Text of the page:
The Red Barn
"Eight-by-eight hemlock beams on close centers will go across these
transverse members, notched. Then a sub-floor of two-inch pine. Then finish
oak. Massive. It should weigh several tons. Wouldn't bounce a bit."
The barn at Long View Farm is perhaps the largest structure of its kind
in central Massachusetts. Rebuilt in 1909 over the still warm embers of
a structure burnt to the ground, by accident, the barn measures some
two hundred feet long, and some sixty feet wide. It's about
seventy-five feet tall, measuring from the crest of the roof, which
runs roughly north and south, to the bottom of the pit where the
The beams in the basement are three feet in diameter, and chestnut.
There are no more chestnut trees growing in the northeast, due to a
blight in the thirties. The barn is painted Disney red, with white
Geoff Myers led the way that night, moving in long strides across the
gravel drive and into the barn through the large red sliding door. It
takes two people to push this door open or shut, and so it's usually
left partly open. Up the stairs we went, and into Studio B, which is
our 16-track room --- very large, spacious, and wooden. Most of our
jazz dates are recorded in Studio B; all of our new wave gigs and local
demos are done there, and the J. Geils Band ties up this studio once a
year, for several months, because of the electrifying drum sound we can
get in it. Through Studio B we went, through Control Room B, up the
carpeted stairs and out the door into the empty and unimproved loft.
The loft is enormous, and feels as big as a football field when you're
standing inside, even though it's not anywhere near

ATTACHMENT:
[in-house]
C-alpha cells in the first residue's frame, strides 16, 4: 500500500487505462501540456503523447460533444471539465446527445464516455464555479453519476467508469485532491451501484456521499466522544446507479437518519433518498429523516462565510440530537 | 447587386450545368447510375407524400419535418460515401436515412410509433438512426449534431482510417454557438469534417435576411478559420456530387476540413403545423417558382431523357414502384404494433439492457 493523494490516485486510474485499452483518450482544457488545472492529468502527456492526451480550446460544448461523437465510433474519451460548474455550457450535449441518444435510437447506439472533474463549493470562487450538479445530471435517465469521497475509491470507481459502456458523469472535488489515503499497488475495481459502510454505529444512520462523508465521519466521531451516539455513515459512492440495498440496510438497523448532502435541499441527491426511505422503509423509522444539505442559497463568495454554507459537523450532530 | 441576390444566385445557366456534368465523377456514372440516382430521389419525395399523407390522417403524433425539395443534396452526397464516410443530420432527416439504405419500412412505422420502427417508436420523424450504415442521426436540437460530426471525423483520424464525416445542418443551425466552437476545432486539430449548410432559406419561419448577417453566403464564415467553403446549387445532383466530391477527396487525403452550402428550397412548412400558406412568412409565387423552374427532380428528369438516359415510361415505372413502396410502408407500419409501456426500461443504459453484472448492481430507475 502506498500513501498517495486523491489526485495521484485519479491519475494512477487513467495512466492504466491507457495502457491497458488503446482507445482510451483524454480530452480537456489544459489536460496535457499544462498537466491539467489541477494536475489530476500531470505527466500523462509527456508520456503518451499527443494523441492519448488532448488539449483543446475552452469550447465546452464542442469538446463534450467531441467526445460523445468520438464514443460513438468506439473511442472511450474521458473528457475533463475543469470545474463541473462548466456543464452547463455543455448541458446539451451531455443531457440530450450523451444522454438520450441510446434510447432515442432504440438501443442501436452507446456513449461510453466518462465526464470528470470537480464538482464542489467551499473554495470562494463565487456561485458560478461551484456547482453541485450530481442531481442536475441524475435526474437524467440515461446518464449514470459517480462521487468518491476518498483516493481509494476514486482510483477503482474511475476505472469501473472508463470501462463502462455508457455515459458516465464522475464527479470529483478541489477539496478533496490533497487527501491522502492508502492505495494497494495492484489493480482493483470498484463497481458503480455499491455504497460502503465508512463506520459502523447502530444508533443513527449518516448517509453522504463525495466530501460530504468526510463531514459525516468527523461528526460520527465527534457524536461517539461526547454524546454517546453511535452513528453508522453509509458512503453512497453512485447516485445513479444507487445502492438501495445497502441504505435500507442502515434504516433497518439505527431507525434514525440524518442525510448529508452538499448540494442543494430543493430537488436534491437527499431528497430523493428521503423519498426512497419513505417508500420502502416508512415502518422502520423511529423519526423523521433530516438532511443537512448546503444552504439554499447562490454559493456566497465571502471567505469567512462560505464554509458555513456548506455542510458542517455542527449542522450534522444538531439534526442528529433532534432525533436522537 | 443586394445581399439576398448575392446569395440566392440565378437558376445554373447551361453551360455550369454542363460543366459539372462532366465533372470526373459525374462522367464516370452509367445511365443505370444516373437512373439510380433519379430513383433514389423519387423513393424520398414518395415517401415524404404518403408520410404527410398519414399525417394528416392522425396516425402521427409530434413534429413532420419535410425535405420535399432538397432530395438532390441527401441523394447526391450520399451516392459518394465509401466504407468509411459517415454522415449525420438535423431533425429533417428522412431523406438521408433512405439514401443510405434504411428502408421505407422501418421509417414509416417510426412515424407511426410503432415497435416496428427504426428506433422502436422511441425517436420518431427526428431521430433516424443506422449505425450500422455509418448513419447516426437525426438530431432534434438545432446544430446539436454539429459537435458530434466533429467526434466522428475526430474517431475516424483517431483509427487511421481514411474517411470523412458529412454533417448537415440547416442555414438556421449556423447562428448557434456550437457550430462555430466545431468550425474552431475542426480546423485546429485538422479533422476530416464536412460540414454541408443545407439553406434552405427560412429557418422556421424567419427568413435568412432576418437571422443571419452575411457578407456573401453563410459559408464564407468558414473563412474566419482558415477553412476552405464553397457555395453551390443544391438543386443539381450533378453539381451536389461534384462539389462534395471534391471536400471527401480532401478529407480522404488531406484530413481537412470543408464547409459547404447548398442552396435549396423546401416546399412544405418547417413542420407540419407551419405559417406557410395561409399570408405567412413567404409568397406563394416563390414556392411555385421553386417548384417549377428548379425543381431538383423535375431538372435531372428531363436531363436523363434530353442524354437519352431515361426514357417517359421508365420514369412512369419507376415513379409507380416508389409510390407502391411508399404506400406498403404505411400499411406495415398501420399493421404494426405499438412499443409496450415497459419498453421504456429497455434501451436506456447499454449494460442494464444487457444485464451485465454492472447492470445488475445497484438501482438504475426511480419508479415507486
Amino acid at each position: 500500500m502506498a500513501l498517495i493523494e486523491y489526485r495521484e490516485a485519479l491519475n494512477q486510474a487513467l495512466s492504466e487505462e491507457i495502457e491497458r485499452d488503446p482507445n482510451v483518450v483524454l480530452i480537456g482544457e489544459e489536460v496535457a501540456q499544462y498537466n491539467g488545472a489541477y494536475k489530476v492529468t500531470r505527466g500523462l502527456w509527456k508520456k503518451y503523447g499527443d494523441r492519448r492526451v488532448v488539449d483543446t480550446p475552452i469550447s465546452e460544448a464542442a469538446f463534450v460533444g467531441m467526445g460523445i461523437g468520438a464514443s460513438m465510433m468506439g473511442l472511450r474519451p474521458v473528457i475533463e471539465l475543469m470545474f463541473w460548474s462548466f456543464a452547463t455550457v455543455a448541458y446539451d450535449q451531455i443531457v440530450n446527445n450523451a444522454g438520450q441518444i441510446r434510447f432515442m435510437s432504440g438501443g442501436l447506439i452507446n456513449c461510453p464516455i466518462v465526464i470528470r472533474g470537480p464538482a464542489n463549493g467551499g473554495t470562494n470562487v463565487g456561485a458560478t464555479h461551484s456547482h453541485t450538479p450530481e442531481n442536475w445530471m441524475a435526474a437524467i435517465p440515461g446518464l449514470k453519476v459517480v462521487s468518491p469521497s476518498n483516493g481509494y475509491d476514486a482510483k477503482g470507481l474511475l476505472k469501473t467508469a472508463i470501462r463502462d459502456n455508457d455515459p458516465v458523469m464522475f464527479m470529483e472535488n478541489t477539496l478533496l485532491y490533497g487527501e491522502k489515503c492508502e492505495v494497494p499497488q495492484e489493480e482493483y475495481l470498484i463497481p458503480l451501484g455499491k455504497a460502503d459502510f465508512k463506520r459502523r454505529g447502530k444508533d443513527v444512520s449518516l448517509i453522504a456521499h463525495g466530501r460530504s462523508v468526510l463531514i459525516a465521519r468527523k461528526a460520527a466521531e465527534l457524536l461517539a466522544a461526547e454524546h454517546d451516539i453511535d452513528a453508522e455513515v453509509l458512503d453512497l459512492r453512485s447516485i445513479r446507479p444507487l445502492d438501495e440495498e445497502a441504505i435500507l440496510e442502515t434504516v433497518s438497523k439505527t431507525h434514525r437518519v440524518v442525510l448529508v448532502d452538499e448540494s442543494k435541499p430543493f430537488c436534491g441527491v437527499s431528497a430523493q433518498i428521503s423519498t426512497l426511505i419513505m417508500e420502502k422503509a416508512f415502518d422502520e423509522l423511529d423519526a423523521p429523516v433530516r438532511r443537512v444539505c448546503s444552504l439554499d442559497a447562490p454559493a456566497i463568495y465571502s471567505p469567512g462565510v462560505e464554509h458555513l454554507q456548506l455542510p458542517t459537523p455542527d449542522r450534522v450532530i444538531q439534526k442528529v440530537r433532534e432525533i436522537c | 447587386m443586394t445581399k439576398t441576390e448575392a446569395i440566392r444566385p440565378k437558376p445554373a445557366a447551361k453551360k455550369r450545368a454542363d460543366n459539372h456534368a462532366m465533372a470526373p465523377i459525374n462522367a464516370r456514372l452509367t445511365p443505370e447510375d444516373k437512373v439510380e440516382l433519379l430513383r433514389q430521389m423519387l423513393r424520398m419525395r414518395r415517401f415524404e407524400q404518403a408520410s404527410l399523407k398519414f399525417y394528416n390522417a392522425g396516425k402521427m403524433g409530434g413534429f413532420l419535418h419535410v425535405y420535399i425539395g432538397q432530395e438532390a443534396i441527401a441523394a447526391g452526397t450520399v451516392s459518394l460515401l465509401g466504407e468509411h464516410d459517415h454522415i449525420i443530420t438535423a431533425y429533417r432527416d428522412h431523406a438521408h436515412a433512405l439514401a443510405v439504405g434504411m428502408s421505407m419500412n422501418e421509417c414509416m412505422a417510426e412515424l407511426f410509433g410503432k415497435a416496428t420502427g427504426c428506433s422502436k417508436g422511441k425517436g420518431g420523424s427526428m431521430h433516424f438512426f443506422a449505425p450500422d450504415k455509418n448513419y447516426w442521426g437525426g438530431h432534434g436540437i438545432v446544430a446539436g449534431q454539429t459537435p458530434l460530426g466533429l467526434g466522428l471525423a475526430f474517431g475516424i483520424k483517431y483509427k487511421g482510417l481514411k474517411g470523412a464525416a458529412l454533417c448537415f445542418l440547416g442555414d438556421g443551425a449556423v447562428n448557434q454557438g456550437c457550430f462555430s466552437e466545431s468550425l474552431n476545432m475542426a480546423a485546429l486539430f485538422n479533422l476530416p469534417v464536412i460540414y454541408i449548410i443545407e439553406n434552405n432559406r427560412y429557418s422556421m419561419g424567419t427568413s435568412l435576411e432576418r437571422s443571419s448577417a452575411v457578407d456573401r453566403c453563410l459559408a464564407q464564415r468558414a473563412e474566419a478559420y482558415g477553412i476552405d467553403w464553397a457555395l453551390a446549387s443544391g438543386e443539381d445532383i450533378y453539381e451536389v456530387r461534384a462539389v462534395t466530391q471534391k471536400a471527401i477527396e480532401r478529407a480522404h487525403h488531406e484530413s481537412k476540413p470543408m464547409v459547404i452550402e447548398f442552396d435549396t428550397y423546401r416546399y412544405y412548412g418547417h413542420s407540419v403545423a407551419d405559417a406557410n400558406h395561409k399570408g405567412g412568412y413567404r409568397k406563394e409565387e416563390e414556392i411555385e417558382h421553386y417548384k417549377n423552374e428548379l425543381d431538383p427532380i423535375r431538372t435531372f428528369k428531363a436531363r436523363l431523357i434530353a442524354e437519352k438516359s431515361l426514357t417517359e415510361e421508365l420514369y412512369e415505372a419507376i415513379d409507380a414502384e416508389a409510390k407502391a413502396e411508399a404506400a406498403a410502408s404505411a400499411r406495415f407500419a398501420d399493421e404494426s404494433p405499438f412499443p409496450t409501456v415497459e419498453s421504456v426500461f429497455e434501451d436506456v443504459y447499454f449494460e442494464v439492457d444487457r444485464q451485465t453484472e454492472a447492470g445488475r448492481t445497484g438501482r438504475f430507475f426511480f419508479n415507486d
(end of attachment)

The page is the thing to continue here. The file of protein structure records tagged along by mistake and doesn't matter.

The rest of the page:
was in the north end of the loft that we eventually began our work for
the Rolling Stones, aided by a brace of temporary floodlights, fans to
blow the fifty years of dust, dead flies, and chicken droppings out
into the air, and a team of workers which, all told, numbered in the
low hundreds. Two hundred and fifty, if my guess agrees with Kathleen's
checkbook, which it does.
Tonight, however, the loft was unlit, and smelled of hay which lay
stacked high in one corner. Two barn swallows careened in crazy circles
over our heads, sharing space with a startled bat. Ten years'
accumulation of lumber, barnboards, and beams scavenged from other
barns in the area filled the two stalls across from the hay. A mouse
scampered out of one of the bales of hay, and quickly disappeared into
"Up here, Gil." Geoff Myers was thumping onto the top of one of the
beams which ran horizontally, from one side of the barn to the other,
about five feet above floor level. "This'll be the level of the stage.
There'll be stairs leading up onto it. It'll be triple thickness.
Eight-by-eight hemlock beams on close centers will go across these
transverse members, notched. Then a sub-floor of two-inch pine. Then
finish oak. Massive. It should weigh several tons. Wouldn't bounce a
"How much for all this, Geoff?" I asked.
"Ten, maybe twenty, depending how nice we want to fix it up."
"And time? August 17th is just three and a half weeks away."
"Be tight. Depends on the availability of the wood, too. I called
Nigel's sawmill tonight, but he's fishing somewhere with his kid. Left
a call-back with his wife."
"We're going to start tomorrow, on general principles," John Farrell
chimed in. "The place needs a clearing out anyhow. Danny Avila and a
couple of other kids are coming by at ten o'clock tomorrow to help,
since there's a lot of hay and wood to move. Then we'll have a better
idea what we're looking at."
"Great," I said. I was always in favor of in-principle upgradings of
the Farm, and most of them occurred under high-pressure circumstances
like these. Name band or recording artist considering Long View, but
requires "fill in the blank." Sauna, acoustic chamber, jacuzzi, video
room, new bathroom on the third floor, magnetic interlock between our
large two-inch tape machines, a fully proportioned sound stage, you
"Great," I said. "We've always wanted a sound stage, anyway.